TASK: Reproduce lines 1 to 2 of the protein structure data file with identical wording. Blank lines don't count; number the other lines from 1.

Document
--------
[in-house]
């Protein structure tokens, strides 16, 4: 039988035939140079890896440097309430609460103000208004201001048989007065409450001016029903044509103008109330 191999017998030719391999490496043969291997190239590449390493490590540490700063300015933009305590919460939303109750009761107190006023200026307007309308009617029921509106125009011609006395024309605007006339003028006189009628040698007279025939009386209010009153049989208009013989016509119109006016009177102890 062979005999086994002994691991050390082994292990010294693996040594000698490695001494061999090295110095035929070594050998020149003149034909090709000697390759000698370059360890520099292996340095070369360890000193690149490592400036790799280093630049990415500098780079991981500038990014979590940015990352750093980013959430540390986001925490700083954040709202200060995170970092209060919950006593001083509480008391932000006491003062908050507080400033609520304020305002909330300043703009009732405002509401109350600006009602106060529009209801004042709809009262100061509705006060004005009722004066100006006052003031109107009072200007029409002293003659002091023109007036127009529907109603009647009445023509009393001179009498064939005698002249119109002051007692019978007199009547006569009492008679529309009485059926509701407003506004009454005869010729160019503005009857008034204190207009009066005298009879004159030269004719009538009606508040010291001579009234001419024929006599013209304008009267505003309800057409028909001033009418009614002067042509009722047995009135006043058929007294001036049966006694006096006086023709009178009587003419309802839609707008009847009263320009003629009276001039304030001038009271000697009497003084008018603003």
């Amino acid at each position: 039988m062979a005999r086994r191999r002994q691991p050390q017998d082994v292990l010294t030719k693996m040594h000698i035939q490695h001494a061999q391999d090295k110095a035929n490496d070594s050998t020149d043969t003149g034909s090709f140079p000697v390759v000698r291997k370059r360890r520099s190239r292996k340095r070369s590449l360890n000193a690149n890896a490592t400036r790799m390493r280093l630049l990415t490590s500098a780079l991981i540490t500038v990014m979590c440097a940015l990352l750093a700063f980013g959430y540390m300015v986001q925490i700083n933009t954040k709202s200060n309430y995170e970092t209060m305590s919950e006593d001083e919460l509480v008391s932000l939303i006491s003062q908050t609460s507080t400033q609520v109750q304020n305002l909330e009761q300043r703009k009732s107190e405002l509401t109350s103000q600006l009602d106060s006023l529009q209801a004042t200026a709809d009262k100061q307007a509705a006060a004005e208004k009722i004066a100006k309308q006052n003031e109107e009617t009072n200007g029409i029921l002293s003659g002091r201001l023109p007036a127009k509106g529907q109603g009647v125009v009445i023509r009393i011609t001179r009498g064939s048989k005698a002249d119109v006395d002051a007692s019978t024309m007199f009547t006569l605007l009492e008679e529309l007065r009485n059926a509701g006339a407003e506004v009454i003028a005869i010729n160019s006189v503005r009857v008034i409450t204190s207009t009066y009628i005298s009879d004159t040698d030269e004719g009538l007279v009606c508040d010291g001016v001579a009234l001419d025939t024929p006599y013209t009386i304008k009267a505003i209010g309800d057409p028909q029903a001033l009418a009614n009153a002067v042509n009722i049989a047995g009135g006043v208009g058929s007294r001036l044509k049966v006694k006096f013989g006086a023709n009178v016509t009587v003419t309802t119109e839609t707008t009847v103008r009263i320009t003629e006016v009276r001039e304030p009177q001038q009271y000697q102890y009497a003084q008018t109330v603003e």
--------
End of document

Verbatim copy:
[in-house]
């Protein structure tokens, strides 16, 4: 039988035939140079890896440097309430609460103000208004201001048989007065409450001016029903044509103008109330 191999017998030719391999490496043969291997190239590449390493490590540490700063300015933009305590919460939303109750009761107190006023200026307007309308009617029921509106125009011609006395024309605007006339003028006189009628040698007279025939009386209010009153049989208009013989016509119109006016009177102890 062979005999086994002994691991050390082994292990010294693996040594000698490695001494061999090295110095035929070594050998020149003149034909090709000697390759000698370059360890520099292996340095070369360890000193690149490592400036790799280093630049990415500098780079991981500038990014979590940015990352750093980013959430540390986001925490700083954040709202200060995170970092209060919950006593001083509480008391932000006491003062908050507080400033609520304020305002909330300043703009009732405002509401109350600006009602106060529009209801004042709809009262100061509705006060004005009722004066100006006052003031109107009072200007029409002293003659002091023109007036127009529907109603009647009445023509009393001179009498064939005698002249119109002051007692019978007199009547006569009492008679529309009485059926509701407003506004009454005869010729160019503005009857008034204190207009009066005298009879004159030269004719009538009606508040010291001579009234001419024929006599013209304008009267505003309800057409028909001033009418009614002067042509009722047995009135006043058929007294001036049966006694006096006086023709009178009587003419309802839609707008009847009263320009003629009276001039304030001038009271000697009497003084008018603003």